I had these goals while writing the Arc macro expander:
assign, and function calls.
And 28 days of debugging later... :-)
In Arc3.1, the macro expander is written in Scheme as part of the compiler, which means that it needs to worry about the difference between Arc lists and Scheme lists:
; macros return Arc lists, ending with NIL. ; but the Arc compiler expects Scheme lists, ending with '(). ; what to do with (is x nil . nil) ? ; the first nil ought to be replaced with 'NIL ; the second with '() ; so the rule is: NIL in the car -> 'NIL, NIL in the cdr -> '(). ; NIL by itself -> NIL
If would be simpler if the macro expander could run first and completely expand all the macros in the source code expression, and then pass the fully expanded code to the compiler:
For the macro expander to be able to fully expand all the macros in an expression, like the compiler it would need to know about the syntax of Arc’s primitive forms. For example, in
(fn (foo x) (bar y))
the macro expander would need to know that it should macro
(bar y) but not
(foo x). Likewise,
with optional arguments:
(fn ((o foo (bar))) ...)
foo shouldn’t be macro expanded
So we’ve got some redundancy here between the macro expander and the compiler, where both need to know about optional arguments. Can we make the code simpler by removing this redundancy somehow?
fn was itself a macro which implemented
optional arguments and argument destructuring, expanding into some more
primitive “$fn” which only knows about plain arguments:
(mac fn (args . body) (if (fn-complex-args? args) (fn-complex-fn args (fn-body body)) `($fn ,args ,@(fn-body body))))
The implementation of
fn-complex-fn turns out to be
straightforward translation of
ac.scm to Arc.
At this point, not only does the compiler now not need to know about
complex function arguments, neither does the macro expander! The
macro expander does need to know to not expand function arguments in
$fn form, but since
fn is a
plain macro the macro expander doesn’t need to do anything special
with it, just as the macro expander doesn’t need to do anything
special to avoid expanding the variables in a
(with (foo 0 bar 14) ...)
A surprising result of implementing complex args as a macro is that argument destructuring and optional arguments can now be used together:
(fn ((o (a b) '(1 2))) ...)
I didn’t do anything to make this happen; the Arc3.1
implementation used Scheme’s
let* and the
straightforward translation of that was to use
withs... and since that in turn expands
fn it all just worked.
Implementing complex args as a macro does make bootstrapping Arc a
bit more cumbersome. The functions used by the macro can’t
themselves use complex arguments since they haven’t been implemented
yet. For example, in Arc3.1
(def pair (xs (o f list)) ...)
which we now need to do by hand:
(def pair (xs . rs) ((fn (f) ...) (if (is rs nil) list (car rs))))
Similarly quasiquotation and the expansion of square brackets can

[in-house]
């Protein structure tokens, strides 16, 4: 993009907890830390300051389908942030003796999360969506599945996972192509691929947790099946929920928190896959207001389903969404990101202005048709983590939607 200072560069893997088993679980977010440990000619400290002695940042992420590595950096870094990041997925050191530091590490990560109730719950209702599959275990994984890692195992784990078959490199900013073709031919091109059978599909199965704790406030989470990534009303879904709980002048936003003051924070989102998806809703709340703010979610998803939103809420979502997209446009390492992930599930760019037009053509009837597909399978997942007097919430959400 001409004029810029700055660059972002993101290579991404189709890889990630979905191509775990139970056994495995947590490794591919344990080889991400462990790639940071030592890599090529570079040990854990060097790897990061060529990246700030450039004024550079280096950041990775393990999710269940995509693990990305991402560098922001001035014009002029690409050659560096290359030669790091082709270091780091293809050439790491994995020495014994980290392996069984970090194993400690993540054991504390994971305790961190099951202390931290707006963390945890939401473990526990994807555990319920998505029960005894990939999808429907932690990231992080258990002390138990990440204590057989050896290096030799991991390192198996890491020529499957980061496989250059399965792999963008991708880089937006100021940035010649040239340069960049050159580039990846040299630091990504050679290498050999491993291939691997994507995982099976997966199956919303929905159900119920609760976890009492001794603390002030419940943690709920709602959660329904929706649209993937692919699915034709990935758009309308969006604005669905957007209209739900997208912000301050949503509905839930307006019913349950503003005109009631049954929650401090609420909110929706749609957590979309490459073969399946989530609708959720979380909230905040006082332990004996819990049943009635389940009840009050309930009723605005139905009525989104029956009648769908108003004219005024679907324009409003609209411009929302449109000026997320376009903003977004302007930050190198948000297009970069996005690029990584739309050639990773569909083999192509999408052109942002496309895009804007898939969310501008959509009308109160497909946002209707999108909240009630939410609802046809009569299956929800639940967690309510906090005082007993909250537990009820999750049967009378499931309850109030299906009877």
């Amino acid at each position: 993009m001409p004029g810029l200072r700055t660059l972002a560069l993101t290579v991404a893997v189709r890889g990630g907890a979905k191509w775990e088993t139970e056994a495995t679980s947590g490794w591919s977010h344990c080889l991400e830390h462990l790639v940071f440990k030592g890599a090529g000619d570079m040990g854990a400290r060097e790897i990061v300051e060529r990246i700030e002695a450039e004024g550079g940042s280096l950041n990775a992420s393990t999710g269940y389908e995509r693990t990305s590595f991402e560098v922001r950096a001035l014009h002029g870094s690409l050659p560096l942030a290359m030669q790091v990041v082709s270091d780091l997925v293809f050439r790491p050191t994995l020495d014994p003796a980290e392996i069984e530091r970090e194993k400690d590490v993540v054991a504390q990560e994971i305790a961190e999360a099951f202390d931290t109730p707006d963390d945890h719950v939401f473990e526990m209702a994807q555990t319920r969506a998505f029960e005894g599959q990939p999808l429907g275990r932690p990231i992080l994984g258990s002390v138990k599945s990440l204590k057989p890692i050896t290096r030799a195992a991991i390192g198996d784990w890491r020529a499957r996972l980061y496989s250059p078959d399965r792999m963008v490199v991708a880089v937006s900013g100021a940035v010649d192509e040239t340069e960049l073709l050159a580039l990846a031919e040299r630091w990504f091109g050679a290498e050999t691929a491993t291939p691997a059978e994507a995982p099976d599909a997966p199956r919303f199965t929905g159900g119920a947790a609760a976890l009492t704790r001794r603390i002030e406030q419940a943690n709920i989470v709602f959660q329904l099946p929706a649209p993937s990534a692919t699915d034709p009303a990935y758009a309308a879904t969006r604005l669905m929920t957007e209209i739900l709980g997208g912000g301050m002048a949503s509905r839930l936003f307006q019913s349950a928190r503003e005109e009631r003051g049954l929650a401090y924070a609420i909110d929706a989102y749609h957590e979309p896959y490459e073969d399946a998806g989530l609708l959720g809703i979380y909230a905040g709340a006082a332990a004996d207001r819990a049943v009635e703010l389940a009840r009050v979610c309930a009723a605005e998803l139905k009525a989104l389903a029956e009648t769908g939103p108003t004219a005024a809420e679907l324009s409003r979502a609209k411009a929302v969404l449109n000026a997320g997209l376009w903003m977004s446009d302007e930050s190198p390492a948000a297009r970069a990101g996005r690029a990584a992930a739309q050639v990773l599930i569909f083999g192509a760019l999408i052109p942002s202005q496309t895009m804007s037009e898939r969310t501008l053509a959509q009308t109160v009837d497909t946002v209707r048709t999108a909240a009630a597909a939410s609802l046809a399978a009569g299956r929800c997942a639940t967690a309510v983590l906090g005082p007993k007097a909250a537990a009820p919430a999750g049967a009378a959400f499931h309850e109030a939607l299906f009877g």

also be implemented as macros, with the same tradeoff: it simplifies
the macro expander and the compiler, at the cost of making
arc.arc more cumbersome since those
features can’t be used until enough of Arc has been defined to
I prefer lexical variables to override macros of the same name. For example, if I write:
(def report (out) (out "Say, you know what?") (out "Rizzledink and pugliquat!"))
I prefer my local usage of
out to override
out macro, in the same way as it would override a
global function with that name.
For the macro expander to be able to do this it needs to keep track
of which variables in a scope are lexical variables, like the Arc
compiler does passing
env around in ac and keeping
track of which variables have been defined in a
(define (ac-fn args body env) ... (append (ac-arglist args) env) ...)
It turns out that once the macro expander is keeping track of which variables are lexical, the compiler no longer needs to.
There are actually a couple options here.
One option is to
implement global variables in Arc in an Arc table. To do this
with the macro expander I have references to globals expand into a
invocation of a
global macro. For example, a global
variable reference like the
(prn "Hi there")
global macro in turn can implemented such as:
(mac global (var) `(,globals ',var))
(prn "Hi there") becomes:
((globals 'prn) "Hi there" )
Which is the same as
(globals!prn "Hi there").
globals itself can’t itself be a global
variable (or we’d get into a infinite loop expanding global variable
references), so the macro expander needs to
globals as a special form and inject a
reference to the Arc table being used to store global variables in
the macro expansion.
When I first noticed that global variables could be stored in a plain table I wondered how terrible it would be not to get an error when referencing an undefined global variable.
In Arc3.1 storing
nil in a table as a value
removes the key, and fetching the value of a key which doesn’t exist
nil, so there’s no way to distinguish between a
global variable that’s been set to
nil (such as flags
can be) vs. a global variable that hasn’t been defined at all.